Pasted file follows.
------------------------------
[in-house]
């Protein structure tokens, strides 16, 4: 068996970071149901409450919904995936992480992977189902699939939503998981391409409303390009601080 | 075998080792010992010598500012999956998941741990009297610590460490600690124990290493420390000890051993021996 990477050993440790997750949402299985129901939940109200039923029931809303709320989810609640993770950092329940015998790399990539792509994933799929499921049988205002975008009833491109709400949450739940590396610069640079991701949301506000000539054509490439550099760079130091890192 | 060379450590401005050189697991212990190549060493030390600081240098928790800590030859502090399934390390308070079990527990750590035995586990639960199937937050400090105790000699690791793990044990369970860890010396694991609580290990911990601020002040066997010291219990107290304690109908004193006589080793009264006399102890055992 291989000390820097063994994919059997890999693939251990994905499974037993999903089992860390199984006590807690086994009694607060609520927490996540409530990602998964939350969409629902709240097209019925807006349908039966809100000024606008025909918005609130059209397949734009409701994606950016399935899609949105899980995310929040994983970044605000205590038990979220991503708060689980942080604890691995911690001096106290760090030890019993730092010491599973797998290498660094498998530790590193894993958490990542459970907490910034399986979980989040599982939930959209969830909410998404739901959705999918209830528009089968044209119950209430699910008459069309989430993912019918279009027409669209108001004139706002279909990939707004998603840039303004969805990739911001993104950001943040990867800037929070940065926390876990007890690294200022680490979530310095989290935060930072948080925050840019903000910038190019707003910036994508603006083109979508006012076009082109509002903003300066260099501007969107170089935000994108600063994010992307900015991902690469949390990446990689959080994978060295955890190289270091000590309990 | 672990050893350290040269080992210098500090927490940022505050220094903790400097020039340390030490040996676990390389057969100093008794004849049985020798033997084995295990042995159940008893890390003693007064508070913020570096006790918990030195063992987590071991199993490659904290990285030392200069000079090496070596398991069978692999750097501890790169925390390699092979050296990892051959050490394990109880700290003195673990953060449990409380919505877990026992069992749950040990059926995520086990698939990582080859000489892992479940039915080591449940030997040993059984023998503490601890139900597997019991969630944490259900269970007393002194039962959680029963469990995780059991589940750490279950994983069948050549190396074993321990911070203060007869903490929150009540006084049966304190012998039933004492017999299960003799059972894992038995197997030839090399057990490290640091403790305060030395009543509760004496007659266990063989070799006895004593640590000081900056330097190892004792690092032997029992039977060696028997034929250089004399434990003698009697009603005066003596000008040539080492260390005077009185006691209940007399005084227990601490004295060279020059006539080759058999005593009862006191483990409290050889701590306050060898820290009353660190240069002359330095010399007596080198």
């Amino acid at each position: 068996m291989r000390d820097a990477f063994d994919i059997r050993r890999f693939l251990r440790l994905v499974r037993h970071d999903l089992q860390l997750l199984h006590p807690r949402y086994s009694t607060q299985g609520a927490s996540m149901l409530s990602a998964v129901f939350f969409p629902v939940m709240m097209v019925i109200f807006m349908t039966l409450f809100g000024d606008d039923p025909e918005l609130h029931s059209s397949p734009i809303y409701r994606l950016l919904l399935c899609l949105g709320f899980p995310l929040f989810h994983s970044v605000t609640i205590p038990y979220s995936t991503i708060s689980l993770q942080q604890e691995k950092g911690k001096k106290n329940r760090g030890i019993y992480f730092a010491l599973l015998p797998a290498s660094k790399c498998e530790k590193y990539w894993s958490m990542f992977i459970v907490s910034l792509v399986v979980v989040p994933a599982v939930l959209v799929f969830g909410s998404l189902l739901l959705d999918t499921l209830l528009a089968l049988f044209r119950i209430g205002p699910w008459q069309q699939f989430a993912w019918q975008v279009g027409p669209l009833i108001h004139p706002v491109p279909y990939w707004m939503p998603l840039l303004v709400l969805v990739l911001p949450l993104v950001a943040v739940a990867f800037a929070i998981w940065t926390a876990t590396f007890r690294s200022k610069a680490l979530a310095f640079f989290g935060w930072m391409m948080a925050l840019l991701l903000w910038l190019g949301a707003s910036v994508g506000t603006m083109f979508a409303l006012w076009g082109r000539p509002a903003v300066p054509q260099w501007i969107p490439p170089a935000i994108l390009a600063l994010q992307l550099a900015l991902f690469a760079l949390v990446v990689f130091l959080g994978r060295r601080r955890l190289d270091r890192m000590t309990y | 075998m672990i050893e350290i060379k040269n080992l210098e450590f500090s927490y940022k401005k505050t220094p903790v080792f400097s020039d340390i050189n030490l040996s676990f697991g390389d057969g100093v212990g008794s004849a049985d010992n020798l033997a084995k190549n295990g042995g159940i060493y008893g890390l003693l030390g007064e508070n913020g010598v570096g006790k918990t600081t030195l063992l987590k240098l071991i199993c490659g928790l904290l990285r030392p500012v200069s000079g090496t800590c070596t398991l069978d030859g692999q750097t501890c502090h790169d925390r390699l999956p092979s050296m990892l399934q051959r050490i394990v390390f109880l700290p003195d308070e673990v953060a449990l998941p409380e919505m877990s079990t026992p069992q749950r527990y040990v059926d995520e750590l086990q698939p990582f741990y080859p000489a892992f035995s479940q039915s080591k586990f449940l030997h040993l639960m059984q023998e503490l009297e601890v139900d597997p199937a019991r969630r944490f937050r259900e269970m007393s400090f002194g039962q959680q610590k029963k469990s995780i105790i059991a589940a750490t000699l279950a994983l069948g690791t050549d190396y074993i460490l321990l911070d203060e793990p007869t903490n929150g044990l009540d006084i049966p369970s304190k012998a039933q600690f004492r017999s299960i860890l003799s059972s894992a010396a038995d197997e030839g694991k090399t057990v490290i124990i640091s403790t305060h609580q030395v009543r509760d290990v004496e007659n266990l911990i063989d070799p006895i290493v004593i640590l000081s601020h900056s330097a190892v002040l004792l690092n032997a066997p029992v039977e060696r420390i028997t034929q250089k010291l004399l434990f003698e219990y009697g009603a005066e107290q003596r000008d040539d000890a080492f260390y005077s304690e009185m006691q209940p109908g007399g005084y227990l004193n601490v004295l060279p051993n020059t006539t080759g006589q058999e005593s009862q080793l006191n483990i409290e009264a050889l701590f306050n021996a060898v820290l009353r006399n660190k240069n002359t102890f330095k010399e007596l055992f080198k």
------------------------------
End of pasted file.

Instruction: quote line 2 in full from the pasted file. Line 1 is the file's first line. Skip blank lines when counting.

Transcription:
């Protein structure tokens, strides 16, 4: 068996970071149901409450919904995936992480992977189902699939939503998981391409409303390009601080 | 075998080792010992010598500012999956998941741990009297610590460490600690124990290493420390000890051993021996 990477050993440790997750949402299985129901939940109200039923029931809303709320989810609640993770950092329940015998790399990539792509994933799929499921049988205002975008009833491109709400949450739940590396610069640079991701949301506000000539054509490439550099760079130091890192 | 060379450590401005050189697991212990190549060493030390600081240098928790800590030859502090399934390390308070079990527990750590035995586990639960199937937050400090105790000699690791793990044990369970860890010396694991609580290990911990601020002040066997010291219990107290304690109908004193006589080793009264006399102890055992 291989000390820097063994994919059997890999693939251990994905499974037993999903089992860390199984006590807690086994009694607060609520927490996540409530990602998964939350969409629902709240097209019925807006349908039966809100000024606008025909918005609130059209397949734009409701994606950016399935899609949105899980995310929040994983970044605000205590038990979220991503708060689980942080604890691995911690001096106290760090030890019993730092010491599973797998290498660094498998530790590193894993958490990542459970907490910034399986979980989040599982939930959209969830909410998404739901959705999918209830528009089968044209119950209430699910008459069309989430993912019918279009027409669209108001004139706002279909990939707004998603840039303004969805990739911001993104950001943040990867800037929070940065926390876990007890690294200022680490979530310095989290935060930072948080925050840019903000910038190019707003910036994508603006083109979508006012076009082109509002903003300066260099501007969107170089935000994108600063994010992307900015991902690469949390990446990689959080994978060295955890190289270091000590309990 | 672990050893350290040269080992210098500090927490940022505050220094903790400097020039340390030490040996676990390389057969100093008794004849049985020798033997084995295990042995159940008893890390003693007064508070913020570096006790918990030195063992987590071991199993490659904290990285030392200069000079090496070596398991069978692999750097501890790169925390390699092979050296990892051959050490394990109880700290003195673990953060449990409380919505877990026992069992749950040990059926995520086990698939990582080859000489892992479940039915080591449940030997040993059984023998503490601890139900597997019991969630944490259900269970007393002194039962959680029963469990995780059991589940750490279950994983069948050549190396074993321990911070203060007869903490929150009540006084049966304190012998039933004492017999299960003799059972894992038995197997030839090399057990490290640091403790305060030395009543509760004496007659266990063989070799006895004593640590000081900056330097190892004792690092032997029992039977060696028997034929250089004399434990003698009697009603005066003596000008040539080492260390005077009185006691209940007399005084227990601490004295060279020059006539080759058999005593009862006191483990409290050889701590306050060898820290009353660190240069002359330095010399007596080198």